Regarding point 2 I'm using a simple batch file that is populating PATH or other environment variables for me. Therefore, there is no pollution of environment variables by default. This batch file is accessible from everywhere so I can type:

-- here all env. are available
c:\>php file.php
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    This is an important difference between *nix-es and Windows. The batch runs in the same shell, and changes to the environment stay after it exits (at session scope). However, this cuts both ways: a batch file can obliterate your environment. (BTW, on *nix-es you'd just have to source such a file, like . mybatchfile). – Tomasz Gandor Sep 13 '16 at 22:41
  • Hi @grzegorz-gajos, I was looking for exactly that, your link for more details gives 404. Any alternatives? – devkabiir Dec 23 '18 at 2:45
  • Sorry, the content from the link is no longer available. I removed. – Grzegorz Gajos Jan 2 '19 at 7:38

Checking the above suggestions on Windows 10 LTSB, and with a glimpse on the "help" outlines (that can be viewed when typing 'command /?' on the cmd), brought me to the conclusion that the PATH command changes the system environment variable Path values only for the current session, but after reboot all the values reset to their default- just as they were prior to using the PATH command.

On the other hand using the SETX command with administrative privileges is way more powerful. It changes those values for good (or at least until the next time this command is used or until next time those values are manually GUI manipulated... ).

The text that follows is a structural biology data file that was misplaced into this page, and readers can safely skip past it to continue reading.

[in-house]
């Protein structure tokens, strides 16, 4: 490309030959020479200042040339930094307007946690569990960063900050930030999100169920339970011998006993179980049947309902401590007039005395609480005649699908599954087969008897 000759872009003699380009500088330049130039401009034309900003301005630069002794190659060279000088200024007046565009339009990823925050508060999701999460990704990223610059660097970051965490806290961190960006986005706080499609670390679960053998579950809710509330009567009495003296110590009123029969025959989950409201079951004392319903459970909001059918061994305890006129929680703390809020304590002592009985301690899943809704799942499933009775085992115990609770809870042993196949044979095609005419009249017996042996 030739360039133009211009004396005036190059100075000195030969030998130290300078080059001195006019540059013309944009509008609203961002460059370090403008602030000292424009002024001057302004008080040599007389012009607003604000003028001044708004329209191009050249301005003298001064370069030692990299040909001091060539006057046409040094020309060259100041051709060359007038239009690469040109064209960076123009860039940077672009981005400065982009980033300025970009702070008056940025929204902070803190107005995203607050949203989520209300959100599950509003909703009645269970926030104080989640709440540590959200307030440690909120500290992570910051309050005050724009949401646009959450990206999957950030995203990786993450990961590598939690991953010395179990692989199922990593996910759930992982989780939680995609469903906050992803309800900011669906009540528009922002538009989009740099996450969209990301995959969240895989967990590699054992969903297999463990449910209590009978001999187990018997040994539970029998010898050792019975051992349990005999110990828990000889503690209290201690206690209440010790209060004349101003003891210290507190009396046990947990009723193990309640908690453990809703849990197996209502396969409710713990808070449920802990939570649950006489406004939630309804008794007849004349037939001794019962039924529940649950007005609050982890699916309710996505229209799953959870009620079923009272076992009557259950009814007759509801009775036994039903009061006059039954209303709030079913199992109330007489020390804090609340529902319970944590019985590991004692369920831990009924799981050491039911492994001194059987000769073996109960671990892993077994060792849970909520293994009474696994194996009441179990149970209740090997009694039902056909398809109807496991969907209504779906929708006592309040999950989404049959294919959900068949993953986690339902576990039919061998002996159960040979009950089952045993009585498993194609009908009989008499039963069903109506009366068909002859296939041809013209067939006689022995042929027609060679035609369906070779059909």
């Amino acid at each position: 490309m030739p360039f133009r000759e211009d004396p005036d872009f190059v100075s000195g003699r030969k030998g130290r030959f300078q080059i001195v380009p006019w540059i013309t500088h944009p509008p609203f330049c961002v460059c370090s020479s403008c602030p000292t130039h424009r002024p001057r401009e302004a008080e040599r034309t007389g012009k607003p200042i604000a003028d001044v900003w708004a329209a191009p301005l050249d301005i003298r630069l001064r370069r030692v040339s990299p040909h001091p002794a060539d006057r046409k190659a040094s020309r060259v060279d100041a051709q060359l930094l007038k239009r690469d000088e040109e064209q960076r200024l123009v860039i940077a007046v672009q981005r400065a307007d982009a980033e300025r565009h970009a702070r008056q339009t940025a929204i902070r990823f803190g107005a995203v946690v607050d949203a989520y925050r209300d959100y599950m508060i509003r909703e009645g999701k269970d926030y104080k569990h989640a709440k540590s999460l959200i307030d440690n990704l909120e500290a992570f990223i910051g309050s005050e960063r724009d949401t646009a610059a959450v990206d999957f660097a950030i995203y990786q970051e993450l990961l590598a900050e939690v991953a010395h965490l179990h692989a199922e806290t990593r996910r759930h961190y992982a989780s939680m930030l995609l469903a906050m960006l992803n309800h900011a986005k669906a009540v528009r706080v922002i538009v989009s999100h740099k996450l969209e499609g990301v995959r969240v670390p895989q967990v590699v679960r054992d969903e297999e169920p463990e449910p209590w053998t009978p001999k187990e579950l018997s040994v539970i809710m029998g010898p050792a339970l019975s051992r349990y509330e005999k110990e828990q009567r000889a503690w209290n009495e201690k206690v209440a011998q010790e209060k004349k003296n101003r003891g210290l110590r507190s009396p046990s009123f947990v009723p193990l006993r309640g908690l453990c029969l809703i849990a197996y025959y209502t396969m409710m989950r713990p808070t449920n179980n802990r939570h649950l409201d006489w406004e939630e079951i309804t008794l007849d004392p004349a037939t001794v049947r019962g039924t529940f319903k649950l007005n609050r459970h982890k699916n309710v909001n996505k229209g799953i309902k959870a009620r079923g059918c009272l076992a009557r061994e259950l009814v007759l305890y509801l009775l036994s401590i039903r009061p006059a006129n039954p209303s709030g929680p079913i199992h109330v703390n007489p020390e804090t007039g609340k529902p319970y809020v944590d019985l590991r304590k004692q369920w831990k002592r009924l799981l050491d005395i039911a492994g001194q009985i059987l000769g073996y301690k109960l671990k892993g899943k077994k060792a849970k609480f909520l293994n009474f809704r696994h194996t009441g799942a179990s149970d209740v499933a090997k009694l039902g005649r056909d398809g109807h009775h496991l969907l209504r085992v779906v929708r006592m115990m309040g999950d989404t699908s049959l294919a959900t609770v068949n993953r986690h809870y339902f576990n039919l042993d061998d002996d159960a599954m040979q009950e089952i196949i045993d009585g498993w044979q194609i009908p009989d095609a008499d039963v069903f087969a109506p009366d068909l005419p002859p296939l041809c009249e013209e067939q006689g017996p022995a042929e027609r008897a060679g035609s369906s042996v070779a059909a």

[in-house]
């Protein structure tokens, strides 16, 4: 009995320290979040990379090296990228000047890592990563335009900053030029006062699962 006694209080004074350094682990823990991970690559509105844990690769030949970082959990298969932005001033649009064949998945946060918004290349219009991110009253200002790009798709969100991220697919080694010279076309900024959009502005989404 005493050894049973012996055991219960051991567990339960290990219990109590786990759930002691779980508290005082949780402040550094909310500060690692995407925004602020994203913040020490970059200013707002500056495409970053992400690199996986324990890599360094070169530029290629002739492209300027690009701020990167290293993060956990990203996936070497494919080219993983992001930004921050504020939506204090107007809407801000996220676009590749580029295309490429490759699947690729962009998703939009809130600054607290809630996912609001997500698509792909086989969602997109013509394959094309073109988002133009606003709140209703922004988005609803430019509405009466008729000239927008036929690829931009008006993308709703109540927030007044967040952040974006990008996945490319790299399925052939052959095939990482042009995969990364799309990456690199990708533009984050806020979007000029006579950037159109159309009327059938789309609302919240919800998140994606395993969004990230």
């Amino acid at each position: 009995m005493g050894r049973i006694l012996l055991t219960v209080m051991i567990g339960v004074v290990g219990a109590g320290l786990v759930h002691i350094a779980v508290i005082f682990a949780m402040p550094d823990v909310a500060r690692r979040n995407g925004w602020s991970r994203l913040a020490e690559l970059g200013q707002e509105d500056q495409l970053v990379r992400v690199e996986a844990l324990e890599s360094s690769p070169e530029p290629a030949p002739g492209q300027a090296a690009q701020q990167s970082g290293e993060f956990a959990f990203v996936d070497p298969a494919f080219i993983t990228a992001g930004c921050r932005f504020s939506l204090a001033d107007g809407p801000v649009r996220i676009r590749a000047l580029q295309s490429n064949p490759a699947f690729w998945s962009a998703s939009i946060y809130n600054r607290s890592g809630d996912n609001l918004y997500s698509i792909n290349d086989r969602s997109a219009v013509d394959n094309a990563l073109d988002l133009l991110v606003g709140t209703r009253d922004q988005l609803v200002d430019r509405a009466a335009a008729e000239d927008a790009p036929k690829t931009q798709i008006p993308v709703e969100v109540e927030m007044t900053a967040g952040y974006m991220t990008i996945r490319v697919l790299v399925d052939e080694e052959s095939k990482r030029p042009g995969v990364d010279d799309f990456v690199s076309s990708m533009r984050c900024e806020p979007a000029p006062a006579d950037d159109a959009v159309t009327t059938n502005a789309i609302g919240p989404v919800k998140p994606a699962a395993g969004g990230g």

The best SETX syntax usage that worked for me:

SETX PATH "%PATH%;C:\path\to\where\the\command\resides"

where any equal sign '=' should be avoided, and don't you worry about spaces! There isn't any need to insert any more quotation marks for a path that contains spaces inside it - the split sign ';' does the job.

The PATH keyword that follows the SETX defines which set of values should be changed among the System Environment Variables possible values, and the %PATH% (the word PATH surrounded by the percent sign) inside the quotation marks, tells the OS to leave the existing PATH values as they are and add the following path (the one that follows the split sign ';') to the existing values.

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If you run the command cmd, it will update all system variables for that command window.

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    In a sense. What happens is that you start a new session within the current session. Leaving will require you call exit twice, first to close the new and then to close the first session (with the old environment). – Farway Jul 24 '19 at 13:49

In a command prompt you tell Cmd to use Windows Explorer's command line by prefacing it with start.

So start Yourbatchname.

Note you have to register as if its name is batchfile.exe.

Programs and documents can be added to the registry so typing their name without their path in the Start - Run dialog box or shortcut enables Windows to find them.

This is a generic reg file. Copy the lines below to a new Text Document and save it as anyname.reg. Edit it with your programs or documents.

In paths, use \\ to separate folder names in key paths as regedit uses a single \ to separate its key names. All reg files start with REGEDIT4. A semicolon turns a line into a comment. The @ symbol means to assign the value to the key rather than a named value.

The file doesn't have to exist. This can be used to set Word.exe to open Winword.exe.

Typing start batchfile will start iexplore.exe.